Christiaan Eijkman
Geneeskundig Laboratorium di Batavia. Source: KITLV A1350.

Eijkman himself was not satisfied with the results of the research that had been carried out by his two colleagues. He also decided to continue research related to beriberi.

In the study, two colleagues used dogs and monkeys as experimental animals, while Eijkman chose chicken because it was more economical to use in large quantities. The decision to use chicken eventually led him to a previously unimaginable discovery.

Eijkman (1929) explained that some chickens in the laboratory suddenly developed polyneuritis, a disease with symptoms similar to beriberi. The chicken was completely paralyzed. Within a few days, the chicken’s condition deteriorated to the point where it could no longer eat without help.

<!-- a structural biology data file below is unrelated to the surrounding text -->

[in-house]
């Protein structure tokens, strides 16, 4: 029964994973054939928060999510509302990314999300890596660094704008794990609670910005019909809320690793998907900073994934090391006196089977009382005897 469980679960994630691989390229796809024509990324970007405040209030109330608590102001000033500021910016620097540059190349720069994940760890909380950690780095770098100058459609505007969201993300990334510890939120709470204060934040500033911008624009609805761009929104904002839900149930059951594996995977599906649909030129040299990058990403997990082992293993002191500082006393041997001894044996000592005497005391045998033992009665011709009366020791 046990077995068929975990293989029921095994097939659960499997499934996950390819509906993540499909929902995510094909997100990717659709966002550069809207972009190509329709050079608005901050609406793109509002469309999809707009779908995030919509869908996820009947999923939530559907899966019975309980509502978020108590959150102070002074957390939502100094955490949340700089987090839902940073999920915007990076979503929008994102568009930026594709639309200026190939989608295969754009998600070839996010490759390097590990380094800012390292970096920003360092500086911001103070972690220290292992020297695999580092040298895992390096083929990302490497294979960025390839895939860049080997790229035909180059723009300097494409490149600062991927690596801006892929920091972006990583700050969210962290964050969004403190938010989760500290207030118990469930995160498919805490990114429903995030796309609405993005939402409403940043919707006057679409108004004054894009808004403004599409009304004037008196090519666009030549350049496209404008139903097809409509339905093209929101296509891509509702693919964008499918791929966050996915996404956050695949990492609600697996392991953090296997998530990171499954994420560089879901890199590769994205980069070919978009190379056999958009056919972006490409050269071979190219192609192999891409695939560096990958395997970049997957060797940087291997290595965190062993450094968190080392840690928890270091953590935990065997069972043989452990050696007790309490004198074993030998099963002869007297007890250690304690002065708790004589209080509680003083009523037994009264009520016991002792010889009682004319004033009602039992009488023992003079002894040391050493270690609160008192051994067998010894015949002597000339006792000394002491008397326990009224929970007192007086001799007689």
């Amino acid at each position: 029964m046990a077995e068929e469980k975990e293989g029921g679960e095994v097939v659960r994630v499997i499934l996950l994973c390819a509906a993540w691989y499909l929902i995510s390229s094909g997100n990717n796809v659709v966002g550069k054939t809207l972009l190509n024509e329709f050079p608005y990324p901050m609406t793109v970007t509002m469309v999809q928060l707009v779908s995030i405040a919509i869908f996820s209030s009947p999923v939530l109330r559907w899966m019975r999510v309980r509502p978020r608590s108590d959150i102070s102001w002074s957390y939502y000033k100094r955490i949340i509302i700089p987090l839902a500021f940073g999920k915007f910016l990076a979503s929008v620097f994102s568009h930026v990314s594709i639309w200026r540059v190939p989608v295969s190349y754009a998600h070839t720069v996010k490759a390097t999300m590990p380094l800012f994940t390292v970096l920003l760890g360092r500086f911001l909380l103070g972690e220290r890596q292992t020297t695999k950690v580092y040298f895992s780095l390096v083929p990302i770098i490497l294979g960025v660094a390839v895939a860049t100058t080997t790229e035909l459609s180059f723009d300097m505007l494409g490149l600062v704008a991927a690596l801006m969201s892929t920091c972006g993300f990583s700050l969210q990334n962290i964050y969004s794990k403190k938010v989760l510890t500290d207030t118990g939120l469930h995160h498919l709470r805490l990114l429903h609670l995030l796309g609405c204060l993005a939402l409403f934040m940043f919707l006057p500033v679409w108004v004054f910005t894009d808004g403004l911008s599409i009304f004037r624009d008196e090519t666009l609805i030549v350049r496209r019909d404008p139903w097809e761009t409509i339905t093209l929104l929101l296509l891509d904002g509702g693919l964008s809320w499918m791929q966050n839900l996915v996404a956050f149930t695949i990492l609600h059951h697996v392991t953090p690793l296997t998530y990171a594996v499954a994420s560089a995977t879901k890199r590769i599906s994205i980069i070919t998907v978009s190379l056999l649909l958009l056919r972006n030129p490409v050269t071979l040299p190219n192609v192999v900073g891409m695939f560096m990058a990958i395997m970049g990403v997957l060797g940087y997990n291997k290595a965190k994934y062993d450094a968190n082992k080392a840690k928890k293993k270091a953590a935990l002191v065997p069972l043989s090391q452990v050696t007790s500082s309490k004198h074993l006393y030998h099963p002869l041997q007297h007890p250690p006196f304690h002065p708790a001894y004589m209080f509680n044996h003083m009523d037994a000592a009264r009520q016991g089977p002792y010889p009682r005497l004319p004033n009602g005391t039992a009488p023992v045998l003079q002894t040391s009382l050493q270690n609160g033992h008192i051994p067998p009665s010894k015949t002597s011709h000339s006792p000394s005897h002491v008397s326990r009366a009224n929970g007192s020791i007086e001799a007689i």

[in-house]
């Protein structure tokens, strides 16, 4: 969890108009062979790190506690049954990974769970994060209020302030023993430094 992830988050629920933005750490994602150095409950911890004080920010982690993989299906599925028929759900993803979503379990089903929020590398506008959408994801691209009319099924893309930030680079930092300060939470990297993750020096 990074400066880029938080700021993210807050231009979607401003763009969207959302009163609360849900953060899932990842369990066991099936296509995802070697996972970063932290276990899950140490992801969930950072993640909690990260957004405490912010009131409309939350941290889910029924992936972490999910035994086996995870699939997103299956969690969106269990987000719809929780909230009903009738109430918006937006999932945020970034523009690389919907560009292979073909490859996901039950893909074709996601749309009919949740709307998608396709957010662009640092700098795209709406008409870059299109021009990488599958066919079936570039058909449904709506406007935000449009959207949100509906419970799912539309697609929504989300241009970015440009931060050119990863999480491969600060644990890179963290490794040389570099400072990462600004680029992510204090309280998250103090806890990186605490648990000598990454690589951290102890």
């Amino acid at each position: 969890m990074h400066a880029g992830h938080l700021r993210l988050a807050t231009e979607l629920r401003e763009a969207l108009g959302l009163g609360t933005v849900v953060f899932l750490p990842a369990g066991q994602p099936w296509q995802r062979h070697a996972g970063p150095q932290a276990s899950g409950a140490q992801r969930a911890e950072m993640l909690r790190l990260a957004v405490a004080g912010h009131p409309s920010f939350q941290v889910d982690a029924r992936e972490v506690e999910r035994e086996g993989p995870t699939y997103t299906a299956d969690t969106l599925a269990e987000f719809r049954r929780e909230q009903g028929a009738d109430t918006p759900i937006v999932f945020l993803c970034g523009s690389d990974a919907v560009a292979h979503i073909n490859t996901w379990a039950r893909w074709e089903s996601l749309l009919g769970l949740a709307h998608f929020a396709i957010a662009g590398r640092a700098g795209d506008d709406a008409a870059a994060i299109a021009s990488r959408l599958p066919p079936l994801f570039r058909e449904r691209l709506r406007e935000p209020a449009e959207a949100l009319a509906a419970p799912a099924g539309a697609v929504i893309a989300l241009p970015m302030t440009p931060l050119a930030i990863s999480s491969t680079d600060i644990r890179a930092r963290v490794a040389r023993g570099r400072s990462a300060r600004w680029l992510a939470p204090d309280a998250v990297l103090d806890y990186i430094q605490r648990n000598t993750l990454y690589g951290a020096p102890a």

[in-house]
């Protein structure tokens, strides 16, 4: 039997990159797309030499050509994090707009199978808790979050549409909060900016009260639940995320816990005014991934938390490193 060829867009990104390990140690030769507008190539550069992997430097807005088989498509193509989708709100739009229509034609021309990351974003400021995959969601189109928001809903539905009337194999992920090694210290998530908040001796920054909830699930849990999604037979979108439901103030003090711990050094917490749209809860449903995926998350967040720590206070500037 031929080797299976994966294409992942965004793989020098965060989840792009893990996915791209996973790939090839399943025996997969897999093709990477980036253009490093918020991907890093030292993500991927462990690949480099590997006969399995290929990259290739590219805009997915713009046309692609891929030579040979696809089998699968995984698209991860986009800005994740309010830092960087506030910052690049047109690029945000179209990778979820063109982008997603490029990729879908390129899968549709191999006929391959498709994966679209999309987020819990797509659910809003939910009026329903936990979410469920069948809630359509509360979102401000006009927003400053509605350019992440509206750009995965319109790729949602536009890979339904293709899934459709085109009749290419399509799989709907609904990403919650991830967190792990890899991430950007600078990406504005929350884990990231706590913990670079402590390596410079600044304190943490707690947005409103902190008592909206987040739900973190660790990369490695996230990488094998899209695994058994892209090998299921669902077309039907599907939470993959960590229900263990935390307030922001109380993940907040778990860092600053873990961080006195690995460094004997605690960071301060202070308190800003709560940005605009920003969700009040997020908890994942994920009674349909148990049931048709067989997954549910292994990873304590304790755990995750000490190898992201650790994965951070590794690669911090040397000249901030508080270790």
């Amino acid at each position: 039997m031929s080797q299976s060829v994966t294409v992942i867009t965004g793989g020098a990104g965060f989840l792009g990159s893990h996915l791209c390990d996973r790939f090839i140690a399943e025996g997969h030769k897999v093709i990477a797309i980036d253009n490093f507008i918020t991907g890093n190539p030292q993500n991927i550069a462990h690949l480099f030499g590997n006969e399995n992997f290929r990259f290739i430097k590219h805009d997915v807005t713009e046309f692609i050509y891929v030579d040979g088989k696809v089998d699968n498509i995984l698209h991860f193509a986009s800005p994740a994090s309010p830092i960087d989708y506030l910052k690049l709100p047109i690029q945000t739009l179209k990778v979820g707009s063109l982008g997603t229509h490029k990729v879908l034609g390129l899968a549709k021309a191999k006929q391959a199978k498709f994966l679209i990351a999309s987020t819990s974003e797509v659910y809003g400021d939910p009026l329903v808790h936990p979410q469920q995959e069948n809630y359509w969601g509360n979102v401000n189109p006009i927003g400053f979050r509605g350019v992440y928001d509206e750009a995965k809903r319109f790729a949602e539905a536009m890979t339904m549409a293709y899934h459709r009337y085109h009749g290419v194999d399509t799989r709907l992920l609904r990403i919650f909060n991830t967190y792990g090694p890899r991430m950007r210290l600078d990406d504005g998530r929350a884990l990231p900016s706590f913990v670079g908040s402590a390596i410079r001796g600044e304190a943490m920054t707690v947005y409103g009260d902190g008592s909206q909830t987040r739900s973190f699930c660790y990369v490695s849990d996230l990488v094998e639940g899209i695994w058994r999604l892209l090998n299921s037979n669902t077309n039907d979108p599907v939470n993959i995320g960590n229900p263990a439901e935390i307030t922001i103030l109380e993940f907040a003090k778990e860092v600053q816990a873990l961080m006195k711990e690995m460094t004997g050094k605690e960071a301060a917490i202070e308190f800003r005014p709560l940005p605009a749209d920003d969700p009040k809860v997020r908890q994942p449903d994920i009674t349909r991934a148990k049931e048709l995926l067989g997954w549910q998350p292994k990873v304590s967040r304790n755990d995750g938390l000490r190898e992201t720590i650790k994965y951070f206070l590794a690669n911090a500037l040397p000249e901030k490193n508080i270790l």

At first he thought the paralysis was caused by bacteria, so he tried to separate healthy and sick chickens. However, all chickens were still affected by the same symptoms. No more specific microorganisms or parasites were found. 

Then suddenly the disease is eliminated. All infected chickens have recovered and there are no new cases. 

Eijkman began to suspect chicken food. The lab guards reported that from June 17 to November 27, the chickens were fed white rice obtained from the military hospital where the lab is located. At the end of November the cook was changed and his successor refused to provide rice for chicken feed, so the chicken feed was replaced with brown rice.

This report corresponds to the time the chickens became sick, which appeared on July 10 and recovered by the end of November (Eijkman, 1929).